STUART: A LIFE BACKWARDS
Alexander Masters, Fourth Estate
ISBN 0007200366, £12.99
STAR RATING 5/5
“I fail to see – because I do not happen to be a ‘Somebody’ – why
my diary should not be interesting,” writes the unreliable
fictional narrator Mr Charles Pooter, a city clerk, in the
introduction to George and Weedon Grossmith’s Diary of a Nobody,
first published in 1892. Indeed, Mr Pooter, indeed, writes Graham
One hundred and thirteen years later we have a biography of Stuart
Shorter – a nobody: an ex-homeless, ex-junkie, hostage-taking,
campaigning, abuse-surviving, care leaving, knife-wielding,
psychotic, (and now) dead nobody. But a nobody, nonetheless.
It is also written by a nobody, but one who is clearly destined to
become somebody (although Stuart has him marked as “a middle class
scum ponce, if you want to be honest about it, Alexander”).
Masters’ first book is a neatly written, well judged, engaging and
at times funny account of Stuart – a one-man social exclusion zone,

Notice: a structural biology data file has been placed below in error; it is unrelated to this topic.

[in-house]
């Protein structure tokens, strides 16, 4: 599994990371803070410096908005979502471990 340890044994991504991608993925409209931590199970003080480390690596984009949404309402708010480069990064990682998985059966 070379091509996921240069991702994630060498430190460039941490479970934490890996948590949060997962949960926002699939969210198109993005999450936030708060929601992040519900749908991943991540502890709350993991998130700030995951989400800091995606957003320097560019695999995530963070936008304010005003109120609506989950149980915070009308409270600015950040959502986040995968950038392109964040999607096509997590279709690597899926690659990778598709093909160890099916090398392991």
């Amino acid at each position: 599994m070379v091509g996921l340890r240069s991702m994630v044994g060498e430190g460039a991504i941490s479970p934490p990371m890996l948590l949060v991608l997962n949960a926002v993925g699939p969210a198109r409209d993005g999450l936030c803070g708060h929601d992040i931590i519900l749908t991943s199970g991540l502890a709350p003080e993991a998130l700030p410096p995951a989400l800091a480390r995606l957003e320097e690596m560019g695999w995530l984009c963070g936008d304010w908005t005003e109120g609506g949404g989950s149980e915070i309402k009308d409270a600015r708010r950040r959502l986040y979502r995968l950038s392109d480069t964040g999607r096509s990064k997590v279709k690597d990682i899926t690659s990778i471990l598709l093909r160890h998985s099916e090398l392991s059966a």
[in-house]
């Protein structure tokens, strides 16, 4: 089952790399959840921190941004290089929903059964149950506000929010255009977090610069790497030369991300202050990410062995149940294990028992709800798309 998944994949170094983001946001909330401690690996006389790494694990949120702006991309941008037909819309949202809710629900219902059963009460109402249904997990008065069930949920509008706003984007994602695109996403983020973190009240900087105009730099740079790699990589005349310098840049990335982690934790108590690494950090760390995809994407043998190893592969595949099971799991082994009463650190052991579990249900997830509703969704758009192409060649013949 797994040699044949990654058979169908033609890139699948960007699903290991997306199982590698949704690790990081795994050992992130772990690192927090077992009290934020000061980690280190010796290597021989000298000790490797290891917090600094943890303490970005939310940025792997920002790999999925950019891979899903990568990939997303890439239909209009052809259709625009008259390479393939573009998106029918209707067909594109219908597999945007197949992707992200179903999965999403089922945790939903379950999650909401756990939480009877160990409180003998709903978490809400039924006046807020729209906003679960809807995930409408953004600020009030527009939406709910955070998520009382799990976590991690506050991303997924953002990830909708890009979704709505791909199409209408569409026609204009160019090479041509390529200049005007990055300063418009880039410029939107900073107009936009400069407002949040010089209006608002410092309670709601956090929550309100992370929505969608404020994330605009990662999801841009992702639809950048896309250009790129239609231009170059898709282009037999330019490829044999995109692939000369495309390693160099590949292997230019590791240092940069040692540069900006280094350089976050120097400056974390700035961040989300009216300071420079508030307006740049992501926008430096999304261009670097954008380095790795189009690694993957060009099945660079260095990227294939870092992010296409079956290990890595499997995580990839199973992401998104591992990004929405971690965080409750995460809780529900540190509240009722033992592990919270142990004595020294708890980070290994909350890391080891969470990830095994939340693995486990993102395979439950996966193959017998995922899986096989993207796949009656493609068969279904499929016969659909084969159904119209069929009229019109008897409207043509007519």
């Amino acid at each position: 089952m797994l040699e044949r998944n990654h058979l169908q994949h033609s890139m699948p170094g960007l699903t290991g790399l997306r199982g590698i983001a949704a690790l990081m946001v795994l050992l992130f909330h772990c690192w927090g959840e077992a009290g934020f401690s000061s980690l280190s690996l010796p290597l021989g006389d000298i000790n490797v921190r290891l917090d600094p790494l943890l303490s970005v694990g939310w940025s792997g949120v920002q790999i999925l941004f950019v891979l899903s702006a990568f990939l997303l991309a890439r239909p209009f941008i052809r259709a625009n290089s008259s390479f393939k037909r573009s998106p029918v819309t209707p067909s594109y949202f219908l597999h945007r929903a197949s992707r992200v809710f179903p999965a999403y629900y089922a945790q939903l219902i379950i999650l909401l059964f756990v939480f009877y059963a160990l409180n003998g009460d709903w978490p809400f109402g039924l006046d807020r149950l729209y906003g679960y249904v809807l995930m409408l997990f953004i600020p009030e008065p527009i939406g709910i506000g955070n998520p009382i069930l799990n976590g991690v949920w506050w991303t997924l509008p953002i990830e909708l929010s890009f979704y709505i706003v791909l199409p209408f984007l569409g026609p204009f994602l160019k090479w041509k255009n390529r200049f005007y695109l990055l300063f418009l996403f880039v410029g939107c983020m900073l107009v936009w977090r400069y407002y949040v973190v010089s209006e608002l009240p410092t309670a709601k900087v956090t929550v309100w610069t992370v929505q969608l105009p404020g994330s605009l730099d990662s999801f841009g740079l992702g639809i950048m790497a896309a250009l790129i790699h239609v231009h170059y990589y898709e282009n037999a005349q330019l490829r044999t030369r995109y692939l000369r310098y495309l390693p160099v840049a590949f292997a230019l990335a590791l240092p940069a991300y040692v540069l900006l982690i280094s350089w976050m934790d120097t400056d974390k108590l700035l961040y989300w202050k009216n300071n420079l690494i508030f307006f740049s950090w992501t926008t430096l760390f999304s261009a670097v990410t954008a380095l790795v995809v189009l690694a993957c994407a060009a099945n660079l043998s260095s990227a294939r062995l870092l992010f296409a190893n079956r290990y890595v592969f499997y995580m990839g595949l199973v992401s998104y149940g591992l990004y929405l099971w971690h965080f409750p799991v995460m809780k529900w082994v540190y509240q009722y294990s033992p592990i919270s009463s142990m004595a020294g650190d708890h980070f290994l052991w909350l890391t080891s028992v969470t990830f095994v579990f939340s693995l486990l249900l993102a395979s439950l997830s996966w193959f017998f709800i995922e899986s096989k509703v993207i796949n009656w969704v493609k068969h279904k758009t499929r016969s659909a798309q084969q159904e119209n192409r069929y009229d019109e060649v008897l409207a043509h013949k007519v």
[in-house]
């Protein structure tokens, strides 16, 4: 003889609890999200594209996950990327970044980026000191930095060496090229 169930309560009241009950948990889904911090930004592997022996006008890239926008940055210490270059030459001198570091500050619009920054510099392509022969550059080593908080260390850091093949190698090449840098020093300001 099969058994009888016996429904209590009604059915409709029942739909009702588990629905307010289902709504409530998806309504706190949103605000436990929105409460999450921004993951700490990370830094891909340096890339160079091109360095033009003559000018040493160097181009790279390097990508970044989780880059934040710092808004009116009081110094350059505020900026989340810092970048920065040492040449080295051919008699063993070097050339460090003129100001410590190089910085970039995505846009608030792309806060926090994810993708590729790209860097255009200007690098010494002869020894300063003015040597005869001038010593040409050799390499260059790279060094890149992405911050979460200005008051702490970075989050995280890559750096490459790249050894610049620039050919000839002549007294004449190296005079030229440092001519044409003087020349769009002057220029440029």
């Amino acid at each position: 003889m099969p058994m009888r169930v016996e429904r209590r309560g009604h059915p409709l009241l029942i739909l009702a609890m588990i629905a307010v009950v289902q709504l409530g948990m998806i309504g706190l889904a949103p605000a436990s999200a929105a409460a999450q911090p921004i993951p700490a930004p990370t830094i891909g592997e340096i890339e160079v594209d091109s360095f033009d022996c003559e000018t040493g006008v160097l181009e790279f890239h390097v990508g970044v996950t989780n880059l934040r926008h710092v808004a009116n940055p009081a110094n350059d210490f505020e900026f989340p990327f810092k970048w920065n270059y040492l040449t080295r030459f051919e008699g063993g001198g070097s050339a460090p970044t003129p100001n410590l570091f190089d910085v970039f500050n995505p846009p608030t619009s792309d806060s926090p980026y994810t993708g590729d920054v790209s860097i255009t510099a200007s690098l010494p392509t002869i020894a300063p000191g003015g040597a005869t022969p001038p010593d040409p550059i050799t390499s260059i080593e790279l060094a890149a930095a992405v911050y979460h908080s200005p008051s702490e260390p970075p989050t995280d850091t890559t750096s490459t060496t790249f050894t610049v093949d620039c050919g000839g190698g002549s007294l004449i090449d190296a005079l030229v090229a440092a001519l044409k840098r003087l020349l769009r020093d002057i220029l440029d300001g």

a nobody’s nobody.
However, the book is almost as much about the frustrations, highs
and bafflements of biography writing and the author-subject
relationship as it is of the remarkable man he met during the
campaign to free the Cambridge Two (charity workers Ruth Wyner and
John Brock) imprisoned for “allowing” some people to exchange drugs
secretly at their day centre. Indeed, Stuart dismisses two years of
research and writing as “bollocks boring” sending Masters back to
the drawing board (well, he is an illustrator as well) in his
reclusive writer’s garret.
The book exposes freely and clinically how rubbish society is at
dealing with or even coping with unconventional people such as
Stuart. He was as much baffled by society as society was by him.
They just weren’t made for each other – unlike Masters and
Although he loses his way a bit with Stuart’s early life, this is a
fine debut. Indeed, it’s anything but bollocks boring.